Out-Law News | 26 Jul 2019 | 9:57 am | 3 min. read
The Communities and Local Government Committee described progress towards implementing Dame Judith Hackitt's recommendations for reform of the building and fire safety regime as far too slow, in a new report issued in response to the government's consultation on its proposals, which closes on 31 July. The committee also criticised the government's focus on replacing aluminium composite cladding (ACM) to the exclusion of other potentially dangerous materials, and the level of funding which the government has made available for remediation works.
James Brokenshire, who has since been replaced as housing secretary, told the UK parliament last week that ACM remediation in the social housing sector will be completed by the end of this year, "other than a small handful of exceptional cases". The government's expectation is for private sector building owners to put remediation plans in place by December 2019 and follow through by June 2020 or face enforcement action, according to his written ministerial statement.
The committee is recommending that the government set a realistic, but short, deadline by which time all buildings with any form of dangerous cladding should have this removed or replaced. Government policies and funding mechanisms should work to meet this deadline, with sanctions in place for building owners which do not comply.
The comments could be a further indication that building safety will become a new function of HSE rather than creating a standalone regulator.
Committee chair Clive Betts said that the government was "far behind where it should be in every aspect of its response" two years after the fatal fire at London's Grenfell Tower, which prompted Dame Hackitt's review.
"Further delay is simply not acceptable," he said.
"The government cannot morally justify funding the replacement of one form of dangerous cladding, but not others. It should immediately extend its fund to cover the removal and replacement of any form of combustible cladding – as defined by the government's combustible cladding ban - from any high-rise or high-risk building," he said.
The government announced in May that it would fully fund the removal and replacement of unsafe ACM cladding on private sector residential buildings 18 metres or higher, at an estimated cost of £200 million. Last week, it published full details to assist 'responsible entities' in their applications for funding. Applications should be made by the building freeholder, head leaseholder or a management company which has primary responsibility for the repair of the property.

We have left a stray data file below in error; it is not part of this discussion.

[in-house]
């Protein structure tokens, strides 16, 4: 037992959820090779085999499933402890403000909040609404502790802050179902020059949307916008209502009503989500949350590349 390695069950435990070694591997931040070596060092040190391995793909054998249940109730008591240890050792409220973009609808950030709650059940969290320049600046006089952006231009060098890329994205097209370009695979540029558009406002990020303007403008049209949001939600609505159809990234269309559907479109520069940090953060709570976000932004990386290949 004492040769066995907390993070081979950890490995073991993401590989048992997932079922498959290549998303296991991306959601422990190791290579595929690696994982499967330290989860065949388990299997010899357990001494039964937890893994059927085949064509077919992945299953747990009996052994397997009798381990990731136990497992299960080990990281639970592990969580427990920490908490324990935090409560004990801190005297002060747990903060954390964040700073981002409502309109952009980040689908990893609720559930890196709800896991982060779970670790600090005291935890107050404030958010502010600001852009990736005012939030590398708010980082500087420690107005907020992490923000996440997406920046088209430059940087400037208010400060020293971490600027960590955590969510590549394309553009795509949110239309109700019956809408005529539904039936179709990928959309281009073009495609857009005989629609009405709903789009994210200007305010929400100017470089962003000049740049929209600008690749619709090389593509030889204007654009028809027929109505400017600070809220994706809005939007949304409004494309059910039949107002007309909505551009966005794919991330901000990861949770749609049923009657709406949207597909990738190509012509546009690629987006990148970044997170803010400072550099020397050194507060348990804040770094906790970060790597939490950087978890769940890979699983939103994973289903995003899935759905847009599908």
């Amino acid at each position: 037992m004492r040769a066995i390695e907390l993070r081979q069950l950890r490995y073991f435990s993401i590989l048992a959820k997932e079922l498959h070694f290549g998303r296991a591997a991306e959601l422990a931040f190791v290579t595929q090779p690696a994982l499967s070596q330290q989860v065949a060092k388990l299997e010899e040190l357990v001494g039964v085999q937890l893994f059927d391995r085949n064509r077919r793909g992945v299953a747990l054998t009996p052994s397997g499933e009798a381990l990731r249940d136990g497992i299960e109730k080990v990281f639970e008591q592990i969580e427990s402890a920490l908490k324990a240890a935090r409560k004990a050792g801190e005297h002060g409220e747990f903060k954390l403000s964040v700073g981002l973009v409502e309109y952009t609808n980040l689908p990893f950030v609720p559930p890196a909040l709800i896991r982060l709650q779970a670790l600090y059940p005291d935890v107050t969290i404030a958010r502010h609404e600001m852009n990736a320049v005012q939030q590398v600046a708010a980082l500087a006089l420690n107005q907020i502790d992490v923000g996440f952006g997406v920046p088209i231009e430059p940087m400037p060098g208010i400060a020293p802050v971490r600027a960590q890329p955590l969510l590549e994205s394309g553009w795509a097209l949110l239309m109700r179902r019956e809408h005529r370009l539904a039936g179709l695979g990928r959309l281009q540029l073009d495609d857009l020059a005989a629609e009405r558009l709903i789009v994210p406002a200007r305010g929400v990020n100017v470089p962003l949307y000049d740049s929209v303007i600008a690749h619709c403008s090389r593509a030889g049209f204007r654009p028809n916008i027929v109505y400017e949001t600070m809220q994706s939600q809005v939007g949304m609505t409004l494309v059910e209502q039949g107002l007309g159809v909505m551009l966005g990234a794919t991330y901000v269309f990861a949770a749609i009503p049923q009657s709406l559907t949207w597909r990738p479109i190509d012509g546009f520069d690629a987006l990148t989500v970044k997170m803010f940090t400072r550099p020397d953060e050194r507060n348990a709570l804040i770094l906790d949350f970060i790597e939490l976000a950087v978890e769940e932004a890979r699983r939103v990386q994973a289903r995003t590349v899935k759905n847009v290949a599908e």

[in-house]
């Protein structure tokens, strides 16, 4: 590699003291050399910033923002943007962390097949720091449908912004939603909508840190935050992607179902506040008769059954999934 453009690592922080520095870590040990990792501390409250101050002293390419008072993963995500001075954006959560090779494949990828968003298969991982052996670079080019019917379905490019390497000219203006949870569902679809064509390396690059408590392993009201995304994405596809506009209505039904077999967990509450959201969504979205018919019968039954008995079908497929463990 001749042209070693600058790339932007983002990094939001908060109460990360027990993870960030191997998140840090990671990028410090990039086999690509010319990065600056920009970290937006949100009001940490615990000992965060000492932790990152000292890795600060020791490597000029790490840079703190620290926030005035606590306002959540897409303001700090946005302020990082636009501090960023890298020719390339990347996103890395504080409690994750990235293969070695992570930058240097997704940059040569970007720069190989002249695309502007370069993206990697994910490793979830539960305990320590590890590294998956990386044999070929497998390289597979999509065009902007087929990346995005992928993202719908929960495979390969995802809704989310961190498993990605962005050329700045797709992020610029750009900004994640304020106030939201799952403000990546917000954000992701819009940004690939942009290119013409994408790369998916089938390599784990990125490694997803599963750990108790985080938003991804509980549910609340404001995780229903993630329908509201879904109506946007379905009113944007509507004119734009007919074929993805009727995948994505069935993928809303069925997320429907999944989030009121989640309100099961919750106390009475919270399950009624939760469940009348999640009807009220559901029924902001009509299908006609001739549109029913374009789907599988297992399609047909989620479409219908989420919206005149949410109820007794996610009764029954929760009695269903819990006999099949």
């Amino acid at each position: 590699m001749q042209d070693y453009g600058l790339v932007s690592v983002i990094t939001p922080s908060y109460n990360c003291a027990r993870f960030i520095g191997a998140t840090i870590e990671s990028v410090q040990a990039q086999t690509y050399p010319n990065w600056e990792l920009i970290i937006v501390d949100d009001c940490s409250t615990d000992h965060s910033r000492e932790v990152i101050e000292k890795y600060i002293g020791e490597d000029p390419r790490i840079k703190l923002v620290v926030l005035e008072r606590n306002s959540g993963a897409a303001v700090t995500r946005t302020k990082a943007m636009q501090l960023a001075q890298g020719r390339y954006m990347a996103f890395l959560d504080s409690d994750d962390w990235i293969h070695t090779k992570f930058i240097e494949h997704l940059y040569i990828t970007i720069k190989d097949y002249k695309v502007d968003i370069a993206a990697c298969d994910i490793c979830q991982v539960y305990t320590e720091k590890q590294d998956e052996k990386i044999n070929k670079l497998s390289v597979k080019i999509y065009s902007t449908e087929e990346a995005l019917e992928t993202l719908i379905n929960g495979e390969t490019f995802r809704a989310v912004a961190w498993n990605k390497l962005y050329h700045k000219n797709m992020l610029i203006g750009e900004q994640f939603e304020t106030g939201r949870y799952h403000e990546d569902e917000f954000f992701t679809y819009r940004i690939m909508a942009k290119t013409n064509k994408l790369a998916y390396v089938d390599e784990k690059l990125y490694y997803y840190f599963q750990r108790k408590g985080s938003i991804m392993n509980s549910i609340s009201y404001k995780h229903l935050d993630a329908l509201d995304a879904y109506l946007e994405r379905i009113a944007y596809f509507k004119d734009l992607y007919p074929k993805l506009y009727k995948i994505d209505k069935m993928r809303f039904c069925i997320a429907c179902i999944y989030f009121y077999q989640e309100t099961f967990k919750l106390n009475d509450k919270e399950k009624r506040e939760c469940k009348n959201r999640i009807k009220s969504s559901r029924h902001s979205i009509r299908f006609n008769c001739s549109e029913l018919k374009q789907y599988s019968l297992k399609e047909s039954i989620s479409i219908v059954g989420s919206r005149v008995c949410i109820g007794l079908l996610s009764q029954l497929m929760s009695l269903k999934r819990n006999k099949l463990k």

The fund is only available to applicants which are replacing unsafe ACM cladding with materials of limited combustibility which have been classified as meeting European Class A1 or A2-s1, D0 safety standards. The government banned the use of combustible materials as cladding on new buildings containing flats, hospitals, residential care premises, boarding school dormitories and student accommodation of over 18 metres in height in England and Wales as of 21 December 2018.
Responsible entities will not be required to apply for planning permission before carrying out ACM cladding replacement works if the external appearance of the building will not be materially altered, Brokenshire confirmed in his ministerial statement. Approval will only be needed if the replacement work amounts to 'development' within the meaning of section 55 of the 1990 Town and Country Planning Act, or where this is required within the terms of a previous planning permission.
The government has published a new advice note on the use of high pressure laminate (HPL) panels as cladding, following testing conducted by its expert advisory panel. A cladding system comprising an HPL panel with five retardant (class B-s1, d0) with stone wool insulation passed government tests. However, the expert panel considers that any system with HPL panels of European classification C or D, or class B panels combined with combustible insulation, is unlikely to adequately resist the spread of fire. Immediate measures should be taken to remediate the system, according to the note.
Testing of other materials continues. In the meantime, the government has written to all local authorities asking them to gather information about the external wall materials and insulation on all residential buildings over 18 metres in height in their area.
The government published plans to overhaul the regulatory system for building safety in England for consultation in June. The new regime includes a new building safety regulator; new duties for key 'dutyholders' involved in the construction, design and maintenance of relevant buildings; new regulator approval 'gateway' points; new record-keeping requirements; and new duties for landlords and tenants. Some of the proposals will also apply to existing high-rise buildings.
Brokenshire said at the end of his statement that the government was "working closely" with the Health and Safety Executive (HSE) on the establishment of the new building safety regulator. Health and safety law expert Katherine Metcalfe of Pinsent Masons, the law firm behind Out-Law, said that the comments could be "a further indication that building safety will become a new function of HSE rather than creating a standalone regulator".
06 Jun 2019
20 Dec 2018